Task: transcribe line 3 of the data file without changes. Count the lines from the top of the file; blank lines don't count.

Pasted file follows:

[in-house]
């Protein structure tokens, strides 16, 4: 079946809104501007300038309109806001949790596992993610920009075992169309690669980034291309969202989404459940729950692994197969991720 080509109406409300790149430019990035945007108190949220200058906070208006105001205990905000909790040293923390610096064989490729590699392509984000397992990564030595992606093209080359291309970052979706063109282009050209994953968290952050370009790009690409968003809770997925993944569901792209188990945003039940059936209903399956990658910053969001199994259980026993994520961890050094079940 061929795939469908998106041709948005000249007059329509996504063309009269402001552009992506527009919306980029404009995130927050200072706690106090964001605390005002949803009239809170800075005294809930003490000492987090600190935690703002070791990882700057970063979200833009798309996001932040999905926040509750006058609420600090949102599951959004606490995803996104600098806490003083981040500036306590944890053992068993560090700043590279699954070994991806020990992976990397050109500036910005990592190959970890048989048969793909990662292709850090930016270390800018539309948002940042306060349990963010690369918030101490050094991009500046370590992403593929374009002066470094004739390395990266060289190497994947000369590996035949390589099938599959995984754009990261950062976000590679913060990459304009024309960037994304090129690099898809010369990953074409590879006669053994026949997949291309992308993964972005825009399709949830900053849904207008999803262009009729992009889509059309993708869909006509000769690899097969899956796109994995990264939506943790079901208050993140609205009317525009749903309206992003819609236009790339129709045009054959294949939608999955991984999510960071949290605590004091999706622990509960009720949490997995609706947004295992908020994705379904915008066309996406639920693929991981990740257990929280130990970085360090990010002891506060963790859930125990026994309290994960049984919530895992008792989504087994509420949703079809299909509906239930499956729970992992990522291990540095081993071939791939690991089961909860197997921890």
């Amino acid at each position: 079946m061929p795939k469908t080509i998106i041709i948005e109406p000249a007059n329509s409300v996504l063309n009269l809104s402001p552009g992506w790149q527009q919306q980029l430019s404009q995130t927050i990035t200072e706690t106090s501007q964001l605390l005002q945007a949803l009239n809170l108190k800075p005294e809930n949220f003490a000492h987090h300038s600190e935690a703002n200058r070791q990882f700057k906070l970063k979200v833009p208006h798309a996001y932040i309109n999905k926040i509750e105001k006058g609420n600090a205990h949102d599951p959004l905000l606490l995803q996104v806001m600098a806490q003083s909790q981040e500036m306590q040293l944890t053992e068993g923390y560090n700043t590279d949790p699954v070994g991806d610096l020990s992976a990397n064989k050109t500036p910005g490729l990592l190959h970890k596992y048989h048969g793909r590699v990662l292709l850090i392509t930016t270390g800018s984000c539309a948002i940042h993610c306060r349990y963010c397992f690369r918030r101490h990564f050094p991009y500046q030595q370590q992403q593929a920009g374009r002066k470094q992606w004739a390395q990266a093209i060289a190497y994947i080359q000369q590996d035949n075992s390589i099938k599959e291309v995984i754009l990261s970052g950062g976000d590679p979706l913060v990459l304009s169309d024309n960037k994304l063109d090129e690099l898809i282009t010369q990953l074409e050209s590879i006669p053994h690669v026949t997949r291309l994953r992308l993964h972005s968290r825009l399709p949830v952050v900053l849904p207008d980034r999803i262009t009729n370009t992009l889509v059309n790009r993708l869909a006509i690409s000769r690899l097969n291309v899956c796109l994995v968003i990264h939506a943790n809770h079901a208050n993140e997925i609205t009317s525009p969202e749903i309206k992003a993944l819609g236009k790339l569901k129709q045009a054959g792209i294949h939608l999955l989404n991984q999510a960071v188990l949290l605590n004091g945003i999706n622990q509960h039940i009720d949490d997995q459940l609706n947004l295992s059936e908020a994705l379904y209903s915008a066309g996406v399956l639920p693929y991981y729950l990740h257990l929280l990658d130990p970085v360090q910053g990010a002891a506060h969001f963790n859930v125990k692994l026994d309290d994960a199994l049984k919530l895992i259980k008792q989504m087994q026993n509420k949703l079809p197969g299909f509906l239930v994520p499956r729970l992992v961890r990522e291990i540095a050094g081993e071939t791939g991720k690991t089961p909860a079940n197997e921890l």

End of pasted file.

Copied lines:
């Amino acid at each position: 079946m061929p795939k469908t080509i998106i041709i948005e109406p000249a007059n329509s409300v996504l063309n009269l809104s402001p552009g992506w790149q527009q919306q980029l430019s404009q995130t927050i990035t200072e706690t106090s501007q964001l605390l005002q945007a949803l009239n809170l108190k800075p005294e809930n949220f003490a000492h987090h300038s600190e935690a703002n200058r070791q990882f700057k906070l970063k979200v833009p208006h798309a996001y932040i309109n999905k926040i509750e105001k006058g609420n600090a205990h949102d599951p959004l905000l606490l995803q996104v806001m600098a806490q003083s909790q981040e500036m306590q040293l944890t053992e068993g923390y560090n700043t590279d949790p699954v070994g991806d610096l020990s992976a990397n064989k050109t500036p910005g490729l990592l190959h970890k596992y048989h048969g793909r590699v990662l292709l850090i392509t930016t270390g800018s984000c539309a948002i940042h993610c306060r349990y963010c397992f690369r918030r101490h990564f050094p991009y500046q030595q370590q992403q593929a920009g374009r002066k470094q992606w004739a390395q990266a093209i060289a190497y994947i080359q000369q590996d035949n075992s390589i099938k599959e291309v995984i754009l990261s970052g950062g976000d590679p979706l913060v990459l304009s169309d024309n960037k994304l063109d090129e690099l898809i282009t010369q990953l074409e050209s590879i006669p053994h690669v026949t997949r291309l994953r992308l993964h972005s968290r825009l399709p949830v952050v900053l849904p207008d980034r999803i262009t009729n370009t992009l889509v059309n790009r993708l869909a006509i690409s000769r690899l097969n291309v899956c796109l994995v968003i990264h939506a943790n809770h079901a208050n993140e997925i609205t009317s525009p969202e749903i309206k992003a993944l819609g236009k790339l569901k129709q045009a054959g792209i294949h939608l999955l989404n991984q999510a960071v188990l949290l605590n004091g945003i999706n622990q509960h039940i009720d949490d997995q459940l609706n947004l295992s059936e908020a994705l379904y209903s915008a066309g996406v399956l639920p693929y991981y729950l990740h257990l929280l990658d130990p970085v360090q910053g990010a002891a506060h969001f963790n859930v125990k692994l026994d309290d994960a199994l049984k919530l895992i259980k008792q989504m087994q026993n509420k949703l079809p197969g299909f509906l239930v994520p499956r729970l992992v961890r990522e291990i540095a050094g081993e071939t791939g991720k690991t089961p909860a079940n197997e921890l």